The ASPI report says that Australia would be better served by a purchase of around 100 aircraft. It says that the JSF decision also requires Australia to proceed with the acquisition of an additional two Boeing 737-based Wedgetail airborne early warning and control aircraft to supplement the existing four on firm order. At least six new-generation in-flight refuelling would also be required, rather than the four or five planned.

Australia has options for up to three additional Wedgetail AEW&C platforms as part of the original purchase contract signed in 1999, with two of those options expiring in June.

The report warns that despite its advanced capabilities, the JSF has a significantly shorter range in strike configuration than the F-111. It notes that the combination of F-35 with in-flight refuelling and the 370km (200nm)-range cruise missile would provide a capability that is only marginally superior to the unrefuelled range of an F-111 operating on internal fuel tanks.

Australia relies on air power to provide it with a qualitative edge over its neighbours. But since the mid- 1990s this has been systematically eroded by the introduction into regional service of Sukhoi Su-27 and Su-30 variants, as well as RSK MiG-29s.

ASPI predicts that by 2020 "nations in our region will be operating a mix of platforms comprising manned aircraft [possibly including the JSF] and UAVs [unmanned air vehicles], and possibly UCAVs [unmanned combat air vehicles] and cruise missiles. The sophistication of these capabilities will be determined by economic factors, political will, technology transfer [potentially from the USA, Russia and Europe] and the ability of the armed forces to operate and maintain the weapon systems.

"Low-observable technology will have been present in the region for nearly 20 years, with most nations possessing a mature understanding of its capabilities and employment. There will also be a comparable growth in the capability of missiles, with a number of increasingly lethal within-visual-range and beyond-visual-range missiles available from a range of suppliers, including the USA, Europe, Israel, South Africa, Russia and China."

The report notes Singapore's current competition for a new interim fighter and says that by 2015 that nation "will have had wide experience with reduced radar cross-section platforms, including the [Northrop] F-5S/T, [Lockheed Martin] F-16C/D, and new fourth- and fifth-generation aircraft. Singapore will also have substantial experience with UAVs, and could choose to purchase a dedicated UCAV, possibly of Israeli origin, if one becomes available, for air-to-surface missions." The report also identifies Singapore as being interested in acquiring cruise missiles, but says that "Singaporean political concerns may constrain the purchase of this capability until another South-East Asian nation acquires it."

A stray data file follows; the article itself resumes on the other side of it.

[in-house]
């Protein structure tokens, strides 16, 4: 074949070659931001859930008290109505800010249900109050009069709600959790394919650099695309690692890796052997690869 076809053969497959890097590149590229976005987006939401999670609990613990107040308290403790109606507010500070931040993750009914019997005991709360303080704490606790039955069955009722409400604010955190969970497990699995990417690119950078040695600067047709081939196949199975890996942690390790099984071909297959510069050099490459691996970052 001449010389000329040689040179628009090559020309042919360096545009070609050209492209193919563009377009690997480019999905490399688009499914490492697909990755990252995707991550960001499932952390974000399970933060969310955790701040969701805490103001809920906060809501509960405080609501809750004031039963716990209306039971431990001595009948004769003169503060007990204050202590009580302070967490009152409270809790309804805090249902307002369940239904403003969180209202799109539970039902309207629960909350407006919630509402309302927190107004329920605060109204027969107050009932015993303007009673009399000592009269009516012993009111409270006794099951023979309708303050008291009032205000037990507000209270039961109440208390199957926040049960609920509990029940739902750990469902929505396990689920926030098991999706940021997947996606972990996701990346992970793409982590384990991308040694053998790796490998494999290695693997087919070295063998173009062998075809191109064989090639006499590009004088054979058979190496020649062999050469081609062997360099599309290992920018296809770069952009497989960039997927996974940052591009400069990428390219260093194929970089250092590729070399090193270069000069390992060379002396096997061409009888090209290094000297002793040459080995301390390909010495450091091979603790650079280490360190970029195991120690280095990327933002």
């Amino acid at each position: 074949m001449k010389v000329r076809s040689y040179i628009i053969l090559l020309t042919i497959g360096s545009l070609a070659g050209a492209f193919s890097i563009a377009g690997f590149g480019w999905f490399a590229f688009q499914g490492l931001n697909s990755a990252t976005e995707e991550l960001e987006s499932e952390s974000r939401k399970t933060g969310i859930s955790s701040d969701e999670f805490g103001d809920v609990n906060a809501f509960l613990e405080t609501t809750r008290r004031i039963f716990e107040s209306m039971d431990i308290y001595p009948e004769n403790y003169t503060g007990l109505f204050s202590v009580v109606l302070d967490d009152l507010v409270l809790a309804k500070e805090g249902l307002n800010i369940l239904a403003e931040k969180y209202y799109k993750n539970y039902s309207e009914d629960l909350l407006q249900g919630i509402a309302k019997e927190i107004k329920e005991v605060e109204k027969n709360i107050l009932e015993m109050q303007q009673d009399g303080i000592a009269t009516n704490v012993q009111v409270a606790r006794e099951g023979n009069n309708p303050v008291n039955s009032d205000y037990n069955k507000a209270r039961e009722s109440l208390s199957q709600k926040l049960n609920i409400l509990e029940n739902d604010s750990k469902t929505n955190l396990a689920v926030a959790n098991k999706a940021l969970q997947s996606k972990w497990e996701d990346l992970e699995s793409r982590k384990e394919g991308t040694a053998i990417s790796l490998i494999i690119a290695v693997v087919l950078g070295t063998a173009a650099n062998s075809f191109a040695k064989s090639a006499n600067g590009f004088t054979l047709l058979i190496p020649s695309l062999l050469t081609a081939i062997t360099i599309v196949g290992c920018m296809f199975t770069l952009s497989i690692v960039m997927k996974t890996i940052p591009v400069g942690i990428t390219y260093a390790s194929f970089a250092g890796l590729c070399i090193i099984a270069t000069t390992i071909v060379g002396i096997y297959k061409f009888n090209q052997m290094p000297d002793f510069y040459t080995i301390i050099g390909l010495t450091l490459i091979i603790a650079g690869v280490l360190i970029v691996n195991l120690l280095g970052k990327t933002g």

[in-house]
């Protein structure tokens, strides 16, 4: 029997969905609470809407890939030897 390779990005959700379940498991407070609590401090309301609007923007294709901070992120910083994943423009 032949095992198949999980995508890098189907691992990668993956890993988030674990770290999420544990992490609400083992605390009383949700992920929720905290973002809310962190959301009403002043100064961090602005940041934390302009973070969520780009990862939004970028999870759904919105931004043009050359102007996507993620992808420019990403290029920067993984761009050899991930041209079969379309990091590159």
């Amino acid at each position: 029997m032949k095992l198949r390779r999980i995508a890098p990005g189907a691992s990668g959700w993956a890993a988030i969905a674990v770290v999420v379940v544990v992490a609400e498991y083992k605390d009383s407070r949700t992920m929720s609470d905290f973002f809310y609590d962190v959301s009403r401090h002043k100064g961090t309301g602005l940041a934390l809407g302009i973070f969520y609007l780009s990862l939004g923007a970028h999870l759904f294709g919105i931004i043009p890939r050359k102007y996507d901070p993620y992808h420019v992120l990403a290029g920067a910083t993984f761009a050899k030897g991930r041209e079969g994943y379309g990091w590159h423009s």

The ASPI says Indonesia's purchase of two Su-27SKs and two Su-30MKs last year is likely to be followed by further orders up to a total of 48 aircraft, subject to that nation being able to negotiate an appropriate deal. It says that the introduction of these aircraft types into service will represent a major step for the Indonesian air force compared with its current fighter types, but may not represent a credible challenge to RAAF fighter capability for some time.

Capability erosion

"Whether this is a real erosion of Australia's capability will depend on whether Indonesia acquires the intended 48 Sukhois; equips the aircraft with the latest Russian air-to-air and air-to-surface missiles; develops supporting and enabling capabilities such as airborne early warning and control and air-to-air refuelling; develops the industry and expertise to support the aircraft in country; and maintains adequate funding for logistics support and pilot training," it adds.

The pace of new-generation fighter acquisition is such that Australia cannot afford to be complacent, the ASPI says, with the RAAF already lagging regional capability. "We have already witnessed that capability can increase in large incremental steps. As a case in point, Singapore had limited fighter capability in 1995, but today operates fighter aircraft that are qualitatively superior to those of the RAAF."

Without a next-generation fighter, the ASPI says that Australia maintains a relative level of capability compared to the region with this in large part due to "air-to- air refuelling, AEW&C, larger numbers of fighter aircraft [and] superior training and logistics support. In the future, the acquisition of JSF should also return to Australia a qualitative edge in the fighter platform."

Source: Flight International